AVON, OH (WOIO) - 19 Action News has learned that two siblings attending separate schools have confirmed cases of MRSA.
The first case comes from Heritage South Elementary School and the other child is a student athlete attending Avon Middle School.
The Avon Middle School student athlete has been hospitalized.
MRSA, methicillin-resistant Staphylococcus aureus, is a type of staph infection that can resist many antibiotics.
Recognize the Signs and Symptoms of Infections
Most staph skin infections, including MRSA, appear as a bump or infected area on the skin that may be:
- Warm to the touch
- Full of pus or other drainage
- Accompanied by a fever
Heritage South Elementary emailed parents about the alert Wednesday evening and Avon Middle School sent a letter home Wednesday afternoon.
Here's the letter from Avon Middle School:
September 30, 2009
This is to advise you that on Wednesday afternoon, September 30, 2009, we were informed a student at Avon Middle School has MRSA (Methicillin Resistant Staphylococcus Aureus). The student is involved in fall athletics at AMS and is hospitalized to treat the infection. We are appreciative the family came forward allowing us to communicate and work together to prevent the spread of this bacteria. We are confident the quick actions by the parents will result in a speedy recovery and hope to see the student back at school soon.
From what we know about MRSA, early detection and attention provide the best opportunity for successful treatment. MRSA is a concern for the School District, faculty, staff and parents alike. I am writing to inform you the Ohio Department of Education www.ode.state.oh.us, CDC www.CDC.gov and Ohio Department of Health www.odh.state.oh.us, contain important information to help families understand measures that can safeguard their health.
Methicillin Resistant Staphylococcus Aureus (MRSA) is a type of "staph" infection that is resistant to many antibiotics and frequently causes skin infections. Common signs of a skin infection include redness, warmth, swelling and tenderness. Often a MRSA infection will look like a spider bite, boil, abscess or pimple. If left untreated, it could progress into a more serious illness.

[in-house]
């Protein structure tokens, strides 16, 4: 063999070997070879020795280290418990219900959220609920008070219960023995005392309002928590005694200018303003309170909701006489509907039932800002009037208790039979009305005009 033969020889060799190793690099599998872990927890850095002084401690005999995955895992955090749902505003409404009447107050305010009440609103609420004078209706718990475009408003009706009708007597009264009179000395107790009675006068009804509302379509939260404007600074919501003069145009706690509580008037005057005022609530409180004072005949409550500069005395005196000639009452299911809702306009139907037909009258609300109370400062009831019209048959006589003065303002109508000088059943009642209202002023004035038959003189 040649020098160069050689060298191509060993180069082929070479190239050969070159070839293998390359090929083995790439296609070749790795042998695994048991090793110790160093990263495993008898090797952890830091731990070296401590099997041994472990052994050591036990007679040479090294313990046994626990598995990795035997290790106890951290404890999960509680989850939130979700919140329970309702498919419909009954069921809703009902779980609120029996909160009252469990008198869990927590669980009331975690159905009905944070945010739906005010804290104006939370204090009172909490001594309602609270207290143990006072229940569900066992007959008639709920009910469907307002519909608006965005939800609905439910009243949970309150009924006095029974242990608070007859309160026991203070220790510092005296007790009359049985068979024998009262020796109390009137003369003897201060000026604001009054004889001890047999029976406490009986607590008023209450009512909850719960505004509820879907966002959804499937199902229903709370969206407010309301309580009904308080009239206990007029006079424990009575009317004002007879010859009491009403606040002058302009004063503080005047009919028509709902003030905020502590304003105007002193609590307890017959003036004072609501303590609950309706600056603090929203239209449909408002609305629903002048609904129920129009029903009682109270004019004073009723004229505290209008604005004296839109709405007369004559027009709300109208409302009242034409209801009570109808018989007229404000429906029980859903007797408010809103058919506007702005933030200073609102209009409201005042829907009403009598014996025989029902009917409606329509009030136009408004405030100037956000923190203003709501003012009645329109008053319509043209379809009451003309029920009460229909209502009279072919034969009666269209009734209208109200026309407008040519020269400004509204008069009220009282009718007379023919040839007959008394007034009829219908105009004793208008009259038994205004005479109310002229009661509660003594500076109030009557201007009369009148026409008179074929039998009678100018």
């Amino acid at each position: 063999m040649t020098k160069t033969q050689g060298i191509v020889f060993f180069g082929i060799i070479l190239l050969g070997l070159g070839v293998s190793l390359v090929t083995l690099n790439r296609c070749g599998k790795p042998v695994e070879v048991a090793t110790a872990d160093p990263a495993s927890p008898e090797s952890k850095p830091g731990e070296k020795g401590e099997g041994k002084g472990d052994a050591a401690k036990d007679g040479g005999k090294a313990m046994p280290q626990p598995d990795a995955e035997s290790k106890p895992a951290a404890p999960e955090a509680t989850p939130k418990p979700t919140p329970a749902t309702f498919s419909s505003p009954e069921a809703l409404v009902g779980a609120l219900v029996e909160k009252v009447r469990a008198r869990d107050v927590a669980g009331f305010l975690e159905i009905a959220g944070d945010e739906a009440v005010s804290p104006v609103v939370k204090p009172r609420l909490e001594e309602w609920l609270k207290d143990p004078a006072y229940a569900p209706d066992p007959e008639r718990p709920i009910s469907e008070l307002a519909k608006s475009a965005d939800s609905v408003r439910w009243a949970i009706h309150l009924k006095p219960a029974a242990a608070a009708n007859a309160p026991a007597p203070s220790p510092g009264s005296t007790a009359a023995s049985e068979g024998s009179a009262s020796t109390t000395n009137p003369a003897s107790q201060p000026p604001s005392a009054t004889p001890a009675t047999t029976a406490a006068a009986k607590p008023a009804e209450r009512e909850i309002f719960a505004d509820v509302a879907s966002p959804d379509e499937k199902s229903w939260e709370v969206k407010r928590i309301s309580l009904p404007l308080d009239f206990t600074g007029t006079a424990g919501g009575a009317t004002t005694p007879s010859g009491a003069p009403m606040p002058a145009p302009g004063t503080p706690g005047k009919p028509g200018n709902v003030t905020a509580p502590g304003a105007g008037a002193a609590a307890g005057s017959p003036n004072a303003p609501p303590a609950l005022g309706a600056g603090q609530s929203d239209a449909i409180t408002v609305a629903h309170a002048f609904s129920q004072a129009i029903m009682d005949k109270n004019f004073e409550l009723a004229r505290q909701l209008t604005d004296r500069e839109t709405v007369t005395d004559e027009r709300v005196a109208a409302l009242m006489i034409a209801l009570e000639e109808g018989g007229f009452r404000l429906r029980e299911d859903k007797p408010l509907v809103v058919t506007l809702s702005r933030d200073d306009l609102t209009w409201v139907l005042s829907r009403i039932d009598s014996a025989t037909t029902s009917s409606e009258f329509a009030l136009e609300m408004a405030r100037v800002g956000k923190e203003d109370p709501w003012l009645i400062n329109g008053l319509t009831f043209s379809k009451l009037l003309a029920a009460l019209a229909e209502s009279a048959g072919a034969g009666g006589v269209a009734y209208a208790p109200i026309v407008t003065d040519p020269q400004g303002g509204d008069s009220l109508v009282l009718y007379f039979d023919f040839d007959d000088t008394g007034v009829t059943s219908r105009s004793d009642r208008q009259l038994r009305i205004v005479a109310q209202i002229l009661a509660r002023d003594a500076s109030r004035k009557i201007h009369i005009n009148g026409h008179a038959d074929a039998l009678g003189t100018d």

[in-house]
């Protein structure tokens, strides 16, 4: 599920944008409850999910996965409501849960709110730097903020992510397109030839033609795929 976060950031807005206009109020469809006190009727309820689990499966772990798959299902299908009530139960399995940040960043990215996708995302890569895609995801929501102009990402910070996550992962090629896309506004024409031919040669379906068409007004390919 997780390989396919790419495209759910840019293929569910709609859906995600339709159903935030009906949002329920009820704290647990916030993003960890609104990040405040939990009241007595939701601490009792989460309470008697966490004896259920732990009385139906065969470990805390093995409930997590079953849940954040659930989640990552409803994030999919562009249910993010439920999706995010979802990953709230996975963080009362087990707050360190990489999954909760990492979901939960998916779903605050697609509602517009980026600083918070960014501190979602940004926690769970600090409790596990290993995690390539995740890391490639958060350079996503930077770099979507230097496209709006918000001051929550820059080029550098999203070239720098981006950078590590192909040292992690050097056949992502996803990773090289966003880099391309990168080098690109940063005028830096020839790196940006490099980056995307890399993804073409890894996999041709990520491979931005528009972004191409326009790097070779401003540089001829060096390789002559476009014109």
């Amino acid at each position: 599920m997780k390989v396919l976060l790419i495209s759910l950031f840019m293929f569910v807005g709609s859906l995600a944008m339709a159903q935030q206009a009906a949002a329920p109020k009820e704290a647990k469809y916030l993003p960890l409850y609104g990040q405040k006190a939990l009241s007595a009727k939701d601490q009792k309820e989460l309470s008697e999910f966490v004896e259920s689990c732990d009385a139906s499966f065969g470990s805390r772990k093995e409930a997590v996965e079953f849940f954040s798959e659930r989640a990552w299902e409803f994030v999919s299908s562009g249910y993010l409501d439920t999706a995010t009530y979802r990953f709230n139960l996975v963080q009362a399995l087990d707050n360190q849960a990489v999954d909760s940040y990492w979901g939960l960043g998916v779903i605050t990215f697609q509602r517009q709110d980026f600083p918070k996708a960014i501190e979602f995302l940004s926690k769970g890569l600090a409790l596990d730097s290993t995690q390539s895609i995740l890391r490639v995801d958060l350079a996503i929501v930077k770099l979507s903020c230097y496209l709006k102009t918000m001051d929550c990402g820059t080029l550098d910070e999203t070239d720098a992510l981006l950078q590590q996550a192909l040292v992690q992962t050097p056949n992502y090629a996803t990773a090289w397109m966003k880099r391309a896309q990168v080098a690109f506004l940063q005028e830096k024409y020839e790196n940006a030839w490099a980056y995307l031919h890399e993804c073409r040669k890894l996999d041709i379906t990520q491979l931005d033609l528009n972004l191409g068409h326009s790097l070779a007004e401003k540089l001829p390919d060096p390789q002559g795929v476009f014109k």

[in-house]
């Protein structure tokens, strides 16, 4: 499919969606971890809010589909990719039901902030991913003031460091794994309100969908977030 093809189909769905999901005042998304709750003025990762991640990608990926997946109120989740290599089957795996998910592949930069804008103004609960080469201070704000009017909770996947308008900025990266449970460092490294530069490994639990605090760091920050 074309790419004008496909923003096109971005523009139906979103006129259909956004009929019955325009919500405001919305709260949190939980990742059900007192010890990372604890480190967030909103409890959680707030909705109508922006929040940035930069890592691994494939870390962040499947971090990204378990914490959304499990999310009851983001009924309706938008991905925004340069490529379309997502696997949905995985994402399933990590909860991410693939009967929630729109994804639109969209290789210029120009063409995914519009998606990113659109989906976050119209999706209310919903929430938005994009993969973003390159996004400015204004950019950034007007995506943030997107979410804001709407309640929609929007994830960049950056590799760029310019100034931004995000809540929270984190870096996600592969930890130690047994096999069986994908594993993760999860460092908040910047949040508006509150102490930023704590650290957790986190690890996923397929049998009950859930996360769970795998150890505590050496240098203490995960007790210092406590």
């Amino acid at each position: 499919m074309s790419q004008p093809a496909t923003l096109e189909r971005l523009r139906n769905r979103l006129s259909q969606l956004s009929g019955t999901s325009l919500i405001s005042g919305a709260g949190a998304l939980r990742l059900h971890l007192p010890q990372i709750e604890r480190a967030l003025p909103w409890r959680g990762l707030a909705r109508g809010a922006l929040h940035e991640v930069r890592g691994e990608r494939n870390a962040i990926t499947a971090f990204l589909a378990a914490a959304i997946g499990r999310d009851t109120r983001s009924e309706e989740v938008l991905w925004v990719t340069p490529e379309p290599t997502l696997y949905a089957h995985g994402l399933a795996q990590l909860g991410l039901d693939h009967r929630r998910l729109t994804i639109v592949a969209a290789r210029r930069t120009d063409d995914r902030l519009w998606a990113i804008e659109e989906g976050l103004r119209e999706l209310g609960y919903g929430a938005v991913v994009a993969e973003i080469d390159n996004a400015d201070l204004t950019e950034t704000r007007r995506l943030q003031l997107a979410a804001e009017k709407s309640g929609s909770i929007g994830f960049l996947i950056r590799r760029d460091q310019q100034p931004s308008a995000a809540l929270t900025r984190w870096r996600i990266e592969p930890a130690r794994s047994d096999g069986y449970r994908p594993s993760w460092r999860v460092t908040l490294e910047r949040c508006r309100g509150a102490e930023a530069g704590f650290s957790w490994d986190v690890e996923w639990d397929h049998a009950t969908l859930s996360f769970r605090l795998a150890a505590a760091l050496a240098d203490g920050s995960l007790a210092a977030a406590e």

I also want to reassure you that our District has taken a proactive approach to this problem and has instituted measures to help prevent the spread of bacteria, germs and MRSA. Our custodians clean all areas regularly with a disinfectant. While the Health Department does not necessarily recommend special cleaning of schools when a MRSA case is reported, the schools have performed extra cleaning and disinfecting in the cafeteria, gyms, locker rooms, and classrooms to help bring peace of mind and to assure we are doing all we can to help prevent the spread of the bacteria. MRSA bacteria live on the skin and may be introduced into your child's environment at any time. In order to prevent this from happening, effective hand washing, body cleanliness and wound care remain the primary means to prevent the spread of such infection. We are communicating and emphasizing this in the buildings, through our athletic department and to our community. Early treatment of MRSA cases is important. If your child shows any symptoms of MRSA, be sure to consult your health care provider as soon as possible.
Your child can protect themselves from infections by practicing good hygiene (e.g., keeping their hands clean by washing with soap and water or using an alcohol-based hand rub, and showering after games and practices); covering any open skin area such as abrasions or cuts with a clean dry bandage; avoiding sharing personal items such as towels or razors; using a barrier (e.g., clothing or a towel) between your skin and shared equipment; and wiping surfaces of equipment before and after use.
Please be assured that the District is taking all necessary steps to ensure that our school is disinfected to prevent the spread of MRSA as part of our continuing effort to protect the health and safety of our students and staff and to deal proactively with the situation. We will remain in close contact with the Health Department as to what we can do to provide the safest environment for our school community. The prevention and control of MRSA requires the entire community's cooperation, so please take the time to read and observe prevention measures as well as what should be done in case your child should exhibit any symptoms. Finally, any information you provide to the District concerning your child will be held in strict confidence.
Thank you for your cooperation.
Craig D. Koehler